Others:

Facial Animation:

 

Facial animation is the most important part of character animation, and realistic and natural expression of emotions is one of the most important parts of animating a believable character. This, however, is also one of the most challenging aspects of animating a character. The human face is one of the most interesting and intricate parts of the human body. We can detect even the subtlest change of expression within the face, and its familiarity allows us to recognize one face out of a sea of hundreds that we come into contact with every day. In order to successfully animate facial expressions and emotion, a thorough understanding of the human facial muscular structure and how expressions are formed is necessary.

 

Limited Animation:

 

With limited animation as many repeats as possible are used within the 24 frames per second. A hold is also lengthened to reduce the number of drawings. As a rule not more than 6 drawings are produced for one second of animation. Limited drawings are produced for one second of animation. Limited animation requires almost as much skill on the part of the animator as full animation, since he must create an illusion of action with the greatest sense of economy.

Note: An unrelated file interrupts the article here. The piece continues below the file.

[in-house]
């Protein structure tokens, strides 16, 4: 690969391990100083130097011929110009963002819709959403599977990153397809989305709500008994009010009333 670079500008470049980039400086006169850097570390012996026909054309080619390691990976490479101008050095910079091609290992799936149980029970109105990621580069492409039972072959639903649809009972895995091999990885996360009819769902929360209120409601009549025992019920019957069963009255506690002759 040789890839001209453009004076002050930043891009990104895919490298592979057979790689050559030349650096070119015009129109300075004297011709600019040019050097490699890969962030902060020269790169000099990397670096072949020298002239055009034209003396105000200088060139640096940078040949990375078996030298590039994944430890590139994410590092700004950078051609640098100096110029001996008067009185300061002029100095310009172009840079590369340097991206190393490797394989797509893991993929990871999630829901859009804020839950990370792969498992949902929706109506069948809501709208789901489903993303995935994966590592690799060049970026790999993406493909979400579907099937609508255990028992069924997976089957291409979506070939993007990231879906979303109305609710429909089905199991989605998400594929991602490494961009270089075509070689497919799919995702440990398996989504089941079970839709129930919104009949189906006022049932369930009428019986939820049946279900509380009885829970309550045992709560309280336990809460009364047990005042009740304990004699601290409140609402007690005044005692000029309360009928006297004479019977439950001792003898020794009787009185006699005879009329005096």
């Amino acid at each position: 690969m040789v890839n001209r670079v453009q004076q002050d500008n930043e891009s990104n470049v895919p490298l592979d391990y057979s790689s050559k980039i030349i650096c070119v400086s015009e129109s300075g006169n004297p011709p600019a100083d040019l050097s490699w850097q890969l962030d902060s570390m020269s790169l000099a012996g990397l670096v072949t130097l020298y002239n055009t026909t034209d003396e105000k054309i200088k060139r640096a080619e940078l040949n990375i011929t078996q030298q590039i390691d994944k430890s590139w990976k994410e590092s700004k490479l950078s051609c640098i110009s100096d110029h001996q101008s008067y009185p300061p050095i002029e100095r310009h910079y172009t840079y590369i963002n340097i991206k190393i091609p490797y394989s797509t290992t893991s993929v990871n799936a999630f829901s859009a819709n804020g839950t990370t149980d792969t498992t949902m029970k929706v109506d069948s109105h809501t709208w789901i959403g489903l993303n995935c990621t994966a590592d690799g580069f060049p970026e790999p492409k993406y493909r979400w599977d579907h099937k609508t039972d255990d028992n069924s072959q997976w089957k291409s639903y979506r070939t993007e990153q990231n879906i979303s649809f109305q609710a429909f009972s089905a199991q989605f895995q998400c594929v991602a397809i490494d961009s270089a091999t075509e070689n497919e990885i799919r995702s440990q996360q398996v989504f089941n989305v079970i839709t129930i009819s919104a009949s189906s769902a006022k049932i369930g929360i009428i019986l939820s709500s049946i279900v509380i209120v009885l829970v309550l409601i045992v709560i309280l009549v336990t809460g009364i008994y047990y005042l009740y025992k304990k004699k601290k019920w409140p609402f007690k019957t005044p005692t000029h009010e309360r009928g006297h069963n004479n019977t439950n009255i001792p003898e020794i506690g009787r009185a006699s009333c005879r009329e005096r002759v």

Pose-to-Pose Animation:

 

Some animations for television were made on pose to pose basis because of budget constraints. In pose-to-pose animation purpose of creating and animating is served, but does not enhance it. However animations for features demand more appeal, where pose-to-pose animation does not serve any purpose of producing the feature. Pose-to-pose animation does not serve any purpose of producing the feature. Pose-to-pose animation is widely used for stylized animation productions.